Tarsal tunnel syndrome occurs when inflammation occurs in the fibrous canal containing the posterior tibial nerve. Often caused by injury, the condition may be referred to as carpal tunnel of the foot. Tarsal tunnel syndrome is painful and can affect the comfort with which one runs or walks.
The posterior tibial nerve, blood vessels, and tendons pass through the enclosed tarsal tunnel along the inside of the foot near the ankle. The nerve lies between the ankle bone on the inside and the flexor retinaculum ligament on the outside. When this nerve is compressed, a person can develop tarsal tunnel syndrome. People with the condition require prompt treatment to avoid long-term, irreversible damage.
The symptoms of tarsal tunnel syndrome include
The tarsal tunnel is a small passageway, and activities or diseases that cause inflammation can compress the opening. Rheumatoid arthritis, bone spurs, tumors, cysts, diabetes, and fallen arches or flat feet are common causes of tarsal tunnel syndrome. Athletic injuries such as a sprained ankle can also trigger the problem.
When a doctor suspects tarsal tunnel syndrome, the first test he performs may be a Tinel's sign test. In this indicator, he presses on the tibial nerve to determine whether the patient feels tingling, which points to the condition. Other tests include palpitation for a mass, MRIs, and electromyography, which checks nerve and muscle health.
RICE is often the first course of therapy; rest, ice, compression, and elevation. Doctors often recommend the least intrusive therapies first. Treatment options vary based on the severity of the condition, with some patients responding well to analgesics and cortisone injections. Patches for pain, oral medications, immobilization, and physical therapy may produce positive results. If fallen arches or flat feet are the cause of tarsal tunnel syndrome, the doctor may suggest orthotics. Some people ultimately require surgery.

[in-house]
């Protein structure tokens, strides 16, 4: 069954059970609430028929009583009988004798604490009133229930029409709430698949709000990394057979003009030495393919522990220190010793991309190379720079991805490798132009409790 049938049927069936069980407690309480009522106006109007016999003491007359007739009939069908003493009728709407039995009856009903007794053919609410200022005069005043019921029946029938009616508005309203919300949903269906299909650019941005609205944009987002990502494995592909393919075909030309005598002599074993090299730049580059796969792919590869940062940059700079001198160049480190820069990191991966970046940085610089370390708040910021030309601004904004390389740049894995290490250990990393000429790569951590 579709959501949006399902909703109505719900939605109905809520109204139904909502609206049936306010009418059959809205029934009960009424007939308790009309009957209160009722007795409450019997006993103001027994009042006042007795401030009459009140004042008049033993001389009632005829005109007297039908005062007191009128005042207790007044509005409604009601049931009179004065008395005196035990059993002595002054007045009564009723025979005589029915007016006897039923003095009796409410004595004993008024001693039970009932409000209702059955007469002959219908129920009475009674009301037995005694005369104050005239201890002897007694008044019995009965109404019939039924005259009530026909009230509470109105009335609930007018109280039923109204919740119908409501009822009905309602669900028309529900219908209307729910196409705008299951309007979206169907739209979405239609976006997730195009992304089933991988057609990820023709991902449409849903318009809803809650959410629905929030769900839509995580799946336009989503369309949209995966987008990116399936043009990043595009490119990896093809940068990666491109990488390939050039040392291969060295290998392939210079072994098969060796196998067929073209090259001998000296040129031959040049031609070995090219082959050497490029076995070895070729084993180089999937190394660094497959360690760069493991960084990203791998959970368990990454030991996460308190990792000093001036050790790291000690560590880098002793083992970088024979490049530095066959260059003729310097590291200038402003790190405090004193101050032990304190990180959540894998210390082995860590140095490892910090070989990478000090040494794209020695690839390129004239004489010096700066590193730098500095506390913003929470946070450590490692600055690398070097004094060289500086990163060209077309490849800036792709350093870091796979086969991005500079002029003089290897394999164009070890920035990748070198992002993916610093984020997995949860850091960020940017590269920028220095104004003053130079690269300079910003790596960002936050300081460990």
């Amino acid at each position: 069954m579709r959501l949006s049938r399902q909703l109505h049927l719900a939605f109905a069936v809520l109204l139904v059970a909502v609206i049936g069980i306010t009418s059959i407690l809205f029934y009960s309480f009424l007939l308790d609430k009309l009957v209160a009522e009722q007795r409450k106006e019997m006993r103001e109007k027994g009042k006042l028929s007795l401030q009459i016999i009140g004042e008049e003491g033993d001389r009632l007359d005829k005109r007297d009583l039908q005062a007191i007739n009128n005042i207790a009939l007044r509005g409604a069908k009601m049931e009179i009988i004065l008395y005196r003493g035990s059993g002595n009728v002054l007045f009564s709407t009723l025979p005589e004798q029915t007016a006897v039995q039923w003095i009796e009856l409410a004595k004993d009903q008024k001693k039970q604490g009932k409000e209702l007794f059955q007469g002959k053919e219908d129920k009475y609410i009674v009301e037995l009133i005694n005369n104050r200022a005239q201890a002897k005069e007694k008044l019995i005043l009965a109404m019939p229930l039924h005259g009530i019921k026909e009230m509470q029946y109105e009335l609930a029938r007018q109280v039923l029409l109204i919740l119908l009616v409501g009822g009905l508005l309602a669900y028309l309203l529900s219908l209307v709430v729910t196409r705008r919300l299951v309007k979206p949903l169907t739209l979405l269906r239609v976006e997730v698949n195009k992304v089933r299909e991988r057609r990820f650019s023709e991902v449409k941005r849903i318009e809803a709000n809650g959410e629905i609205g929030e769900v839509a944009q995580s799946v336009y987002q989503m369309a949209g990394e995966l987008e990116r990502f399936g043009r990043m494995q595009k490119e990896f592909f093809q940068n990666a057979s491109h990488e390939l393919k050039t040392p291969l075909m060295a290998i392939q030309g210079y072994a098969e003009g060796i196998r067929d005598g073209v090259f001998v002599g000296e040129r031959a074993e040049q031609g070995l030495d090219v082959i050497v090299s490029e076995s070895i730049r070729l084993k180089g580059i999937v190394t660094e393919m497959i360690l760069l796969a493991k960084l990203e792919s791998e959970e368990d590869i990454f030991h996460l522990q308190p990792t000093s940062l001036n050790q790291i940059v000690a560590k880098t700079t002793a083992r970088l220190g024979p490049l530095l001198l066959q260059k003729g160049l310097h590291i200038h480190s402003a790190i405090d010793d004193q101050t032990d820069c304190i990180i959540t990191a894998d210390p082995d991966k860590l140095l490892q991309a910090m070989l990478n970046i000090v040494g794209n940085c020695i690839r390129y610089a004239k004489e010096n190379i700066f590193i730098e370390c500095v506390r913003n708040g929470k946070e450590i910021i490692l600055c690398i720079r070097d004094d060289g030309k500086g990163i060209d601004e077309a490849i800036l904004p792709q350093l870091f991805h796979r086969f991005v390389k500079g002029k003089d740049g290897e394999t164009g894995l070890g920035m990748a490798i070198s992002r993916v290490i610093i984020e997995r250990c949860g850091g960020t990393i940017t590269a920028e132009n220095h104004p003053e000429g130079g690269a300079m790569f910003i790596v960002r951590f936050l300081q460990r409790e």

A tarsal tunnel release surgery is similar to a carpal tunnel release. The surgeon decompresses the tibial nerve and removes anything placing pressure on the nerve or tunnel itself, such as a cyst, bone spur, or scar tissue.
Both men and women are at equal risk for tarsal tunnel syndrome, although evidence suggests female athletes run a higher risk of developing the syndrome than their male counterparts. Risk factors include people with flat feet and those who participate in track, basketball, and volleyball -- sports that require athletes to land on their feet at a high velocity. Stretching before and after high-risk activities could reduce one's likelihood of injury and inflammation.
Other conditions may be confused with or related to tarsal tunnel syndrome. Diabetic neuropathy can cause tingling or numbness as well as pain. Plantar fasciitis causes heel pain due to inflammation of the plantar fascia. Often, a doctor will rule out stress fractures and posterior tibial tendinosis before diagnosing tarsal tunnel syndrome.
The doctor or physical therapist may recommend stretching and balancing exercises to reduce pain and increase mobility in patients with tarsal tunnel syndrome. Exercises such as ankle circles, ankle pumps, pencil toe lifts (using the toes to lift a pencil off of the floor), flexing heel to toe, and balancing on one foot can strengthen the injured area. The doctor may also suggest taping or bracing the foot to decrease pressure.
People who participate in activities or have conditions that can cause inflammation in the tarsal tunnel should take care to stretch before and after physical activity and wear proper footwear and orthotics, if recommended. Exercises for strengthening the region should be low-impact, and it is ideal to avoid long periods of standing in place on hard floors. Anyone who notices pain or other symptoms of tarsal tunnel syndrome should speak to a doctor right away.
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